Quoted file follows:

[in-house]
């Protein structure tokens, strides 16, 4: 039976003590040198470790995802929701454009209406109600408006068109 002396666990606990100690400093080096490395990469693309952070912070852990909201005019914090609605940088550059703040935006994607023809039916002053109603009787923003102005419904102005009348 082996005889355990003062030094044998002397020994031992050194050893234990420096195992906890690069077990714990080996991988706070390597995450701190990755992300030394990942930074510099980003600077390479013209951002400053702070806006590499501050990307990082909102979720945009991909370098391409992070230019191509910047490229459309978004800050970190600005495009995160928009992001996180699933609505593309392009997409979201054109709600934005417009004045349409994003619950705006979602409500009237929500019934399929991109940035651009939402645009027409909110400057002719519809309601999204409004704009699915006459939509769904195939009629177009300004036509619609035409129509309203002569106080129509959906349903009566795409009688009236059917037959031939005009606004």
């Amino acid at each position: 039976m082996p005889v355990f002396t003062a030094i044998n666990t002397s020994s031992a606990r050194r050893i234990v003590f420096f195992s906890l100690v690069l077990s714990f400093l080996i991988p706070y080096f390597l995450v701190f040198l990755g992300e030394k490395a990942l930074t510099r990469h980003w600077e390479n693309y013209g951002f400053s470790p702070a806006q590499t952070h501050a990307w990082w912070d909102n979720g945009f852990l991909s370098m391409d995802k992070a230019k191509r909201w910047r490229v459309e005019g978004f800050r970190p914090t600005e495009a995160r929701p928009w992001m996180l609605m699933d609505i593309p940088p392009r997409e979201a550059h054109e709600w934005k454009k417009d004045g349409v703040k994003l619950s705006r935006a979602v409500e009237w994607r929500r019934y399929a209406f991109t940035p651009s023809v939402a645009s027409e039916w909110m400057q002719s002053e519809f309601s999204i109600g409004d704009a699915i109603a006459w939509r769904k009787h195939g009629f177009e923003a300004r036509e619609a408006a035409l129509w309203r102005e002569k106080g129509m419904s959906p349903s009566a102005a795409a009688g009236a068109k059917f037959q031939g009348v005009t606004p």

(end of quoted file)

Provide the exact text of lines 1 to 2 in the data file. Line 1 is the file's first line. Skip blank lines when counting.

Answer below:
[in-house]
């Protein structure tokens, strides 16, 4: 039976003590040198470790995802929701454009209406109600408006068109 002396666990606990100690400093080096490395990469693309952070912070852990909201005019914090609605940088550059703040935006994607023809039916002053109603009787923003102005419904102005009348 082996005889355990003062030094044998002397020994031992050194050893234990420096195992906890690069077990714990080996991988706070390597995450701190990755992300030394990942930074510099980003600077390479013209951002400053702070806006590499501050990307990082909102979720945009991909370098391409992070230019191509910047490229459309978004800050970190600005495009995160928009992001996180699933609505593309392009997409979201054109709600934005417009004045349409994003619950705006979602409500009237929500019934399929991109940035651009939402645009027409909110400057002719519809309601999204409004704009699915006459939509769904195939009629177009300004036509619609035409129509309203002569106080129509959906349903009566795409009688009236059917037959031939005009606004």